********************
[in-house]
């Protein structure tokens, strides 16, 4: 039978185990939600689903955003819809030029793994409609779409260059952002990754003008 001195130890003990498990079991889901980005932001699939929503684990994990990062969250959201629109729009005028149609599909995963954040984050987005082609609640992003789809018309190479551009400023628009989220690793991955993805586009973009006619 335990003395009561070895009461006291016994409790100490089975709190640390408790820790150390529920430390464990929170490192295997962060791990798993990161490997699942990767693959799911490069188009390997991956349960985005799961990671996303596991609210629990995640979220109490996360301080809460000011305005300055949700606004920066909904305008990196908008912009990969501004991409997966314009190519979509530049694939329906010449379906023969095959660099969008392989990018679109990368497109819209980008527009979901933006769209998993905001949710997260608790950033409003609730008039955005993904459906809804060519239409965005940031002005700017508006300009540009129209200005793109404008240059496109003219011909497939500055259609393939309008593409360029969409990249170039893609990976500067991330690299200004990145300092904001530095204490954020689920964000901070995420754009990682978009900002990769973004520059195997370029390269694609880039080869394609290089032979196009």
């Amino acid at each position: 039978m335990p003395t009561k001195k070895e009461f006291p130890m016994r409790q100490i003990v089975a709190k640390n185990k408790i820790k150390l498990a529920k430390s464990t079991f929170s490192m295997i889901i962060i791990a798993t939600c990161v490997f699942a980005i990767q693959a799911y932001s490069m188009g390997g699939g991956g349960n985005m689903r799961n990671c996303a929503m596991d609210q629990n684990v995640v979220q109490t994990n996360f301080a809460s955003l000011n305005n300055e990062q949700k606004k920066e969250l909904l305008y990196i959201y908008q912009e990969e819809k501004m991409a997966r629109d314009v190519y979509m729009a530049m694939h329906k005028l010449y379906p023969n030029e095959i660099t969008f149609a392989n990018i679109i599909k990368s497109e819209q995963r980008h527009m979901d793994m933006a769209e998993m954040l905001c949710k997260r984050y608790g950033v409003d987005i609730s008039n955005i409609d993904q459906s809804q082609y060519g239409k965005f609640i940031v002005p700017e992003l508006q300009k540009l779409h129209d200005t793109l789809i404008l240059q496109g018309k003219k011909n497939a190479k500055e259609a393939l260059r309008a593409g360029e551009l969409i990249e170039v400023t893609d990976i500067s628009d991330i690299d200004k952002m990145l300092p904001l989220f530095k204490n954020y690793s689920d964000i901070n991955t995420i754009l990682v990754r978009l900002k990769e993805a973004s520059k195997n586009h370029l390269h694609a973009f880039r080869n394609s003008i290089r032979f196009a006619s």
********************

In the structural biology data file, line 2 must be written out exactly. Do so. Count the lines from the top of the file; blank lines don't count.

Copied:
């Protein structure tokens, strides 16, 4: 039978185990939600689903955003819809030029793994409609779409260059952002990754003008 001195130890003990498990079991889901980005932001699939929503684990994990990062969250959201629109729009005028149609599909995963954040984050987005082609609640992003789809018309190479551009400023628009989220690793991955993805586009973009006619 335990003395009561070895009461006291016994409790100490089975709190640390408790820790150390529920430390464990929170490192295997962060791990798993990161490997699942990767693959799911490069188009390997991956349960985005799961990671996303596991609210629990995640979220109490996360301080809460000011305005300055949700606004920066909904305008990196908008912009990969501004991409997966314009190519979509530049694939329906010449379906023969095959660099969008392989990018679109990368497109819209980008527009979901933006769209998993905001949710997260608790950033409003609730008039955005993904459906809804060519239409965005940031002005700017508006300009540009129209200005793109404008240059496109003219011909497939500055259609393939309008593409360029969409990249170039893609990976500067991330690299200004990145300092904001530095204490954020689920964000901070995420754009990682978009900002990769973004520059195997370029390269694609880039080869394609290089032979196009």